It could be years, not months, for PolyMet progress

PolyMet's proposed mine

Polymet’s projection of its mine by Year 11 of operation. IMAGE: Polymet

Iron Range newsIt’s been several months since the public comments period closed for the environmental review and permitting process for PolyMet, a controversial proposed nonferrous mineral mine in Hoyt Lakes, Minnesota. Most had hoped for news about the completion of the Environmental Impact Statement and a clearer timeline for the final permitting by this fall. However, a Marshall Helmberger interview of DNR commissioner Tom Landwehr in the Sept. 24 issue of the Timberjay shows that it could be years, not months.

For those following this issue closely, Helmberger’s story is a must-read.

The reason for the delay, according to Landwehr, is the unprecedented number of primarily critical comments, many of which involve unique and extremely detailed scientific questions and concerns. About 58,000 written comments were received, which raise between 7,000 and 8,000 unique concerns or questions about the massive Draft EIS document discussed last winter.
From the story:

Indeed, it’s by far the largest such undertaking in state history, and that makes it difficult for state officials to even estimate when the job might be completed. Landwehr was blunt: “We don’t know how long it will take. We can’t even say months.”

That’s true, in part, because addressing some of the comments may require more information than officials have gathered so far. “It would not surprise me if we have to find new information, or if some remodeling is required,” said Landwehr. “But that’s the purpose of the comments. We want to do this right.”

So the obvious question is why do we have to deal with these delays? Why does it take so long? Can’t we do something to make it go faster? The tempting answer is, “Sure!” Most of the concerns raised are probably just delay tactics, right? Why let minutia hold up the wheels of commerce? Let’s force them to disregard whole categories of complaints, just to move it along. That’s certainly going to be the position of the most devout pro-mining individual.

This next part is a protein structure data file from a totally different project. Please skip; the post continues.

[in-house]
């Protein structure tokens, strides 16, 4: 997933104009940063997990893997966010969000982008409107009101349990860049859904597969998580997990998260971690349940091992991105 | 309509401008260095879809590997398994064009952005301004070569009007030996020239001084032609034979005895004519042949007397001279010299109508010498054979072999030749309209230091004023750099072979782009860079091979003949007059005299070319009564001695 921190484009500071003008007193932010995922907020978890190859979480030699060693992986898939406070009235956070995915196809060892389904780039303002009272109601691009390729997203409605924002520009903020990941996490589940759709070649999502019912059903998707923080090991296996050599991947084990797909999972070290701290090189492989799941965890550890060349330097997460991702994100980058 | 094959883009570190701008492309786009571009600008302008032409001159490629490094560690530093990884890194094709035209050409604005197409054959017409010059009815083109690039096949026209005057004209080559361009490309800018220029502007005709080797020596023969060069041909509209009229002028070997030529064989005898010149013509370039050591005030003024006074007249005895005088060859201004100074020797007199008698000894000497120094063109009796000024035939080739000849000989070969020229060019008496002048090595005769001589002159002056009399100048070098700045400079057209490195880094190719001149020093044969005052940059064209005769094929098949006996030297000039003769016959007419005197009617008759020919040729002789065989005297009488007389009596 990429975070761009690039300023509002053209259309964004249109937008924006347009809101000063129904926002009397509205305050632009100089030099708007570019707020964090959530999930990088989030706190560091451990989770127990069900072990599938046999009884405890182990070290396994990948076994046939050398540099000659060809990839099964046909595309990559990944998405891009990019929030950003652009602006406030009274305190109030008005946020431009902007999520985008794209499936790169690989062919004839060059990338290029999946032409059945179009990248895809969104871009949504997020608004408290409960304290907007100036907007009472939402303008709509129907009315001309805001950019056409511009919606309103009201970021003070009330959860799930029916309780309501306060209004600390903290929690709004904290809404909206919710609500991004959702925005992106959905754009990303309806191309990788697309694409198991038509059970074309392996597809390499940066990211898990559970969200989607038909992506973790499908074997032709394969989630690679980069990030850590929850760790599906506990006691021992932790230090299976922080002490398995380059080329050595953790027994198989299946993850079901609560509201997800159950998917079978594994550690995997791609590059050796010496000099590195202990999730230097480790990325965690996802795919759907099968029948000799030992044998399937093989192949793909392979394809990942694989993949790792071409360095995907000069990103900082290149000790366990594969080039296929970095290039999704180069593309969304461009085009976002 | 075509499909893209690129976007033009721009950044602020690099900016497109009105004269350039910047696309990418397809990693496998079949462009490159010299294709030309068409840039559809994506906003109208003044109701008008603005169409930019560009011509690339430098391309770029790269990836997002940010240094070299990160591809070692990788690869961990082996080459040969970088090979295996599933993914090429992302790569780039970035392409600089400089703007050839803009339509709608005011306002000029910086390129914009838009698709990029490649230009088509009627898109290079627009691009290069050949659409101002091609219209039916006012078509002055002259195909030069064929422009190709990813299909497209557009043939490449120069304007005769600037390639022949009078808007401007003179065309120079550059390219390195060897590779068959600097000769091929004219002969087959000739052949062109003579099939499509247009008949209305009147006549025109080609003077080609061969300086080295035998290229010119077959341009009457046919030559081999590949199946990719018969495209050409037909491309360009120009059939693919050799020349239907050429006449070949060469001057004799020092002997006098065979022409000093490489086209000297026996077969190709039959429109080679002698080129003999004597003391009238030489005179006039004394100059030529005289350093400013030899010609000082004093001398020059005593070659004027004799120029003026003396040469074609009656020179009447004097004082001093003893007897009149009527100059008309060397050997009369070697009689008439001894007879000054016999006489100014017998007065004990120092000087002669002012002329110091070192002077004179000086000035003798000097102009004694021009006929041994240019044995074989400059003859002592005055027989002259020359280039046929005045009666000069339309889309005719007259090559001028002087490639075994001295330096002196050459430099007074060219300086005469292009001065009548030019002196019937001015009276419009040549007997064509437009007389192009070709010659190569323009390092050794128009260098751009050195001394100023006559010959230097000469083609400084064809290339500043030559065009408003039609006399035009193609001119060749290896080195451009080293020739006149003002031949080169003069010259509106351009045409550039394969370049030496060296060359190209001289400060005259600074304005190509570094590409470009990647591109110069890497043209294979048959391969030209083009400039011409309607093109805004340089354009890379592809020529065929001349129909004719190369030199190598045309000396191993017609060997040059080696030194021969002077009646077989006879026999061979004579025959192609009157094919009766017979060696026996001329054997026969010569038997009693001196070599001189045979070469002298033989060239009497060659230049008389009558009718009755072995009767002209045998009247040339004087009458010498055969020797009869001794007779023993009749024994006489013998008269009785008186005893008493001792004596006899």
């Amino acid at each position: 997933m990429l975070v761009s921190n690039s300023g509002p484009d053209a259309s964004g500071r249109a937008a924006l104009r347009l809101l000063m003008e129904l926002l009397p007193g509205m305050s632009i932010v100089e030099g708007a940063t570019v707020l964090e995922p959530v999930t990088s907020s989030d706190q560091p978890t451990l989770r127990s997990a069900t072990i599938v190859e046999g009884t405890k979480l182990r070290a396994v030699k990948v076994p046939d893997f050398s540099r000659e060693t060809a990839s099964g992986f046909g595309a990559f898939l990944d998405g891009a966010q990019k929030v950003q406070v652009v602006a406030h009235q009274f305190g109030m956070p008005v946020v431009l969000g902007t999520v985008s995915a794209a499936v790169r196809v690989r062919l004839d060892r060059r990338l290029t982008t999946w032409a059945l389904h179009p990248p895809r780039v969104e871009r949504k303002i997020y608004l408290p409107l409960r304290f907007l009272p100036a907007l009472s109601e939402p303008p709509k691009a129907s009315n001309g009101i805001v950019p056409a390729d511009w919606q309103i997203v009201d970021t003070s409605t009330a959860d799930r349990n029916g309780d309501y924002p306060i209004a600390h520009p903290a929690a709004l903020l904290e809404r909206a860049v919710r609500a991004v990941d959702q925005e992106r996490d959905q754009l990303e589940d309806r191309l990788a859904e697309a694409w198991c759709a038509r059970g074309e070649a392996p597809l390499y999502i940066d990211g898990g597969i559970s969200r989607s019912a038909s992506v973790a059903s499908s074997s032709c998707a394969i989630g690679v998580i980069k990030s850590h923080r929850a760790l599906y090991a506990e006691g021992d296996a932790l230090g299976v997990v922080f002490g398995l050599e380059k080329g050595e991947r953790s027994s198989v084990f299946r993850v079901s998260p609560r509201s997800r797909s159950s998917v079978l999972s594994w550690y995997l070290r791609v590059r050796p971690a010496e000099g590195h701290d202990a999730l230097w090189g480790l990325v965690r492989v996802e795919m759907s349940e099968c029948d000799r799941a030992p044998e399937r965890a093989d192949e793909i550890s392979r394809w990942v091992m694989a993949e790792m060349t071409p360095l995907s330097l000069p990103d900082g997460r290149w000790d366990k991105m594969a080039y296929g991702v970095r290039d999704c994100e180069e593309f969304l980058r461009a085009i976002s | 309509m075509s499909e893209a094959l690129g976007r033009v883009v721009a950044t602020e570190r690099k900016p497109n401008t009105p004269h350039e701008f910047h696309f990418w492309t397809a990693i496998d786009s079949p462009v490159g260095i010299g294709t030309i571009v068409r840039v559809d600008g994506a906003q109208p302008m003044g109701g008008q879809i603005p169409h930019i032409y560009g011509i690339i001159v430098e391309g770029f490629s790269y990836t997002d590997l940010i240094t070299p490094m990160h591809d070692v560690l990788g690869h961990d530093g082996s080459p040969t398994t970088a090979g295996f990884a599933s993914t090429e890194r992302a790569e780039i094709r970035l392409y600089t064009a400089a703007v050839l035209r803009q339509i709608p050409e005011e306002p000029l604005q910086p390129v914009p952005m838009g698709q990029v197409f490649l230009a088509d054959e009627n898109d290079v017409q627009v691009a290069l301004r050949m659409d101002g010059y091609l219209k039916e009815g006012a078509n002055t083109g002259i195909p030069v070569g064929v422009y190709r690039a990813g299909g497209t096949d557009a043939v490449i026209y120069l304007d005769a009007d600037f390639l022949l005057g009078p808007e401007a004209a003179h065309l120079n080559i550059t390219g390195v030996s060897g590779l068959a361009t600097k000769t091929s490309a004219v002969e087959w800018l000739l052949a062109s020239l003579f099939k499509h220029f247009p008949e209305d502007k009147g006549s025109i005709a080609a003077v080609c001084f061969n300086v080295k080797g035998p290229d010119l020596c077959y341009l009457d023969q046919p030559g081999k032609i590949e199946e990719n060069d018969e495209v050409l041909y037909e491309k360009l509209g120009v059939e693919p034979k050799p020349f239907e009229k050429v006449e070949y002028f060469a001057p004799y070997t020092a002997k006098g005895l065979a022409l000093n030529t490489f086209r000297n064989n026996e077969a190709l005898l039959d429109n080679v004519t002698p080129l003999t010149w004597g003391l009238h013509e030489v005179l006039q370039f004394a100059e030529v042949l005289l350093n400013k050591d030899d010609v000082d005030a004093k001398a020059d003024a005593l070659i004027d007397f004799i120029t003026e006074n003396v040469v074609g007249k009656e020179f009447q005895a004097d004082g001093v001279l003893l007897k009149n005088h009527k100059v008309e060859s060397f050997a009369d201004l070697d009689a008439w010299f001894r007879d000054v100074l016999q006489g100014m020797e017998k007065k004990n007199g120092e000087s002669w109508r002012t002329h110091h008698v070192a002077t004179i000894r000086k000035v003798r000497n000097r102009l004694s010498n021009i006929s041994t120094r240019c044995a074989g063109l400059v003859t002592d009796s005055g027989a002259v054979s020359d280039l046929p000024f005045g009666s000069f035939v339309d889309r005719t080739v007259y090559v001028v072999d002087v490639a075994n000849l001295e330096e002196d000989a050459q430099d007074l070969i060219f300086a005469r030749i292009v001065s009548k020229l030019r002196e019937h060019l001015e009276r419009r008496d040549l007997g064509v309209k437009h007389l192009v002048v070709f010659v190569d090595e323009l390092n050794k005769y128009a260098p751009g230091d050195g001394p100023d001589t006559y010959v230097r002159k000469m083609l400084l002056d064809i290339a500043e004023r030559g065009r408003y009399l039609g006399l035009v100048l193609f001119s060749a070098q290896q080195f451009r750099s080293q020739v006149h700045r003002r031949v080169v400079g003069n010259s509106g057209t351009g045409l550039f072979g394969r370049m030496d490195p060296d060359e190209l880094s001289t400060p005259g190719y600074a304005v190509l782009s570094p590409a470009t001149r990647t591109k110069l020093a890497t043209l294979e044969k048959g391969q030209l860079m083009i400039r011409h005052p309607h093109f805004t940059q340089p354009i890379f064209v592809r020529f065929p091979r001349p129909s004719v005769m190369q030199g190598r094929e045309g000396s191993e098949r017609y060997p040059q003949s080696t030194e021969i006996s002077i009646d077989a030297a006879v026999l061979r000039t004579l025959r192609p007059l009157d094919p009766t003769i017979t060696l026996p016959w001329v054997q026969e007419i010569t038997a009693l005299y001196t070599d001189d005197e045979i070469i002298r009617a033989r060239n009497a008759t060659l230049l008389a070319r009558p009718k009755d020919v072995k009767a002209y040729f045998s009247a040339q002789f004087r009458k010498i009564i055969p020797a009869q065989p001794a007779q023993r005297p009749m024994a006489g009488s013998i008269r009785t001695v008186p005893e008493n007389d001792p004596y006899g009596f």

Another way of looking at the issue, however, is through this question: Do we want to have a process that deliberately ignores comments and questions because of popular or political pressure? Won’t those ignored individuals then have legal recourse to sue their government and stop the process anyway? That’s what the regulatory agencies like the DNR see, and they don’t want their work to be negated by a judge or for the state to have to pay damages or legal fees. Further, if the public’s interest truly is in safe, responsible mining, these kinds of issues must be addressed in due time: either now, during permitting, or during a legal challenge after the fact.

Additional staffing for the DNR, EPA and MPCA might also help, but it’s hard to see support for that materializing anytime soon.

This is precisely why waiting on nonferrous mining to be the economic savior of the region is a losing strategy. Even if the permits and mines come — in 2016, 2017 or beyond — we will be wasting precious time and precious iron mining revenue propping up an economy built for the wrong century. I certainly understand why news of these delays would prompt call for reform. Let that reform include everything, including our economic development plans and tired old attitudes that place far too much trust in the whispered promises of mining companies.

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